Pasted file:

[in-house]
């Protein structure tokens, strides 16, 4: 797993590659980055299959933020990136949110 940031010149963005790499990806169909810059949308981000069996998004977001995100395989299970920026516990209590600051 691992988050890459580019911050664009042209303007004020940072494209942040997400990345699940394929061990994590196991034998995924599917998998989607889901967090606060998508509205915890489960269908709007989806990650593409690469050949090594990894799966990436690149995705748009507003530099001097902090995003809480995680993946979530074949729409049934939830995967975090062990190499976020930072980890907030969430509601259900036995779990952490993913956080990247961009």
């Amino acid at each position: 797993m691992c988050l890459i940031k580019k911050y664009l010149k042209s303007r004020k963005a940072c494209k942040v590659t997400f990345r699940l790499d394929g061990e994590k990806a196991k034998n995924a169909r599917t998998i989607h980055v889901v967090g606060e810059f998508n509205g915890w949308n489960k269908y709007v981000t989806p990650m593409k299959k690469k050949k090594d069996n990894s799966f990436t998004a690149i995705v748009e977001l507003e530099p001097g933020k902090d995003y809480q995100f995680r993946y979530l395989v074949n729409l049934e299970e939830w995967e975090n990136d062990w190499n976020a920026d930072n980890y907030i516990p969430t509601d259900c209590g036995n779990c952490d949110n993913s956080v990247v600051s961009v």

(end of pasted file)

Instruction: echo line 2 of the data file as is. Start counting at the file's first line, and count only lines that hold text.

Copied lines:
């Protein structure tokens, strides 16, 4: 797993590659980055299959933020990136949110 940031010149963005790499990806169909810059949308981000069996998004977001995100395989299970920026516990209590600051 691992988050890459580019911050664009042209303007004020940072494209942040997400990345699940394929061990994590196991034998995924599917998998989607889901967090606060998508509205915890489960269908709007989806990650593409690469050949090594990894799966990436690149995705748009507003530099001097902090995003809480995680993946979530074949729409049934939830995967975090062990190499976020930072980890907030969430509601259900036995779990952490993913956080990247961009």